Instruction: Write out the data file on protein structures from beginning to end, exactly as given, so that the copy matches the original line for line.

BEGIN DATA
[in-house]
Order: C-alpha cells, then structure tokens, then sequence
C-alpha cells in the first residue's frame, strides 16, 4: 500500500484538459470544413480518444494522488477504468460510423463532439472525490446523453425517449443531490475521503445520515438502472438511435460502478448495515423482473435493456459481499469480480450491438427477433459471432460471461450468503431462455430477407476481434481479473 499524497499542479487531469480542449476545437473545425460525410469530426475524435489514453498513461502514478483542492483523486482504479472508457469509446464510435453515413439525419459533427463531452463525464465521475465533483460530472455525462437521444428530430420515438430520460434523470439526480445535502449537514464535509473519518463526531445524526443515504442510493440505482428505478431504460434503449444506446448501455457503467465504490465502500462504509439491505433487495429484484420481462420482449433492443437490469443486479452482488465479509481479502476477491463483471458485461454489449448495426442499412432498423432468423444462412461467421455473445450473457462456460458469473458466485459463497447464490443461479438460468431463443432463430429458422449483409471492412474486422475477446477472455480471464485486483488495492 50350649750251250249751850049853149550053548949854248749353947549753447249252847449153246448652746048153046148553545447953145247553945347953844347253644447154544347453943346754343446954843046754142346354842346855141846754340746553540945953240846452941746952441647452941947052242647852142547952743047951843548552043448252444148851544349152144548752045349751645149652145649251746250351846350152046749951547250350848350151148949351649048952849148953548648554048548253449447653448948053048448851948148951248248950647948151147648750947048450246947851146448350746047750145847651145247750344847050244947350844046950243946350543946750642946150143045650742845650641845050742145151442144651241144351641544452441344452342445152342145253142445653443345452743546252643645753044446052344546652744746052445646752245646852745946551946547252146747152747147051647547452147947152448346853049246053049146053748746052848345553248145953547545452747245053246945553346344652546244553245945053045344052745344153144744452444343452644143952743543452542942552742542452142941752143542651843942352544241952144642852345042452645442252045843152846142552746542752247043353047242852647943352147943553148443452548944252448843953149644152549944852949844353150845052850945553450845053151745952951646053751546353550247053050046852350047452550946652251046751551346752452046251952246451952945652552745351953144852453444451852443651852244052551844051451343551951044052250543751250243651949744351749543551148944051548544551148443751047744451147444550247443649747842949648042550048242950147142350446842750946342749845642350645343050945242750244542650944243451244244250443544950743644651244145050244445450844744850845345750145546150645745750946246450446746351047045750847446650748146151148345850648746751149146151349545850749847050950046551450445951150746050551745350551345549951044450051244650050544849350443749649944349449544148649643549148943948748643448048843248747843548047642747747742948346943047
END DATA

[in-house]
Order: C-alpha cells, then structure tokens, then sequence
C-alpha cells in the first residue's frame, strides 16, 4: 500500500484538459470544413480518444494522488477504468460510423463532439472525490446523453425517449443531490475521503445520515438502472438511435460502478448495515423482473435493456459481499469480480450491438427477433459471432460471461450468503431462455430477407476481434481479473 499524497499542479487531469480542449476545437473545425460525410469530426475524435489514453498513461502514478483542492483523486482504479472508457469509446464510435453515413439525419459533427463531452463525464465521475465533483460530472455525462437521444428530430420515438430520460434523470439526480445535502449537514464535509473519518463526531445524526443515504442510493440505482428505478431504460434503449444506446448501455457503467465504490465502500462504509439491505433487495429484484420481462420482449433492443437490469443486479452482488465479509481479502476477491463483471458485461454489449448495426442499412432498423432468423444462412461467421455473445450473457462456460458469473458466485459463497447464490443461479438460468431463443432463430429458422449483409471492412474486422475477446477472455480471464485486483488495492 50350649750251250249751850049853149550053548949854248749353947549753447249252847449153246448652746048153046148553545447953145247553945347953844347253644447154544347453943346754343446954843046754142346354842346855141846754340746553540945953240846452941746952441647452941947052242647852142547952743047951843548552043448252444148851544349152144548752045349751645149652145649251746250351846350152046749951547250350848350151148949351649048952849148953548648554048548253449447653448948053048448851948148951248248950647948151147648750947048450246947851146448350746047750145847651145247750344847050244947350844046950243946350543946750642946150143045650742845650641845050742145151442144651241144351641544452441344452342445152342145253142445653443345452743546252643645753044446052344546652744746052445646752245646852745946551946547252146747152747147051647547452147947152448346853049246053049146053748746052848345553248145953547545452747245053246945553346344652546244553245945053045344052745344153144744452444343452644143952743543452542942552742542452142941752143542651843942352544241952144642852345042452645442252045843152846142552746542752247043353047242852647943352147943553148443452548944252448843953149644152549944852949844353150845052850945553450845053151745952951646053751546353550247053050046852350047452550946652251046751551346752452046251952246451952945652552745351953144852453444451852443651852244052551844051451343551951044052250543751250243651949744351749543551148944051548544551148443751047744451147444550247443649747842949648042550048242950147142350446842750946342749845642350645343050945242750244542650944243451244244250443544950743644651244145050244445450844744850845345750145546150645745750946246450446746351047045750847446650748146151148345850648746751149146151349545850749847050950046551450445951150746050551745350551345549951044450051244650050544849350443749649944349449544148649643549148943948748643448048843248747843548047642747747742948346943047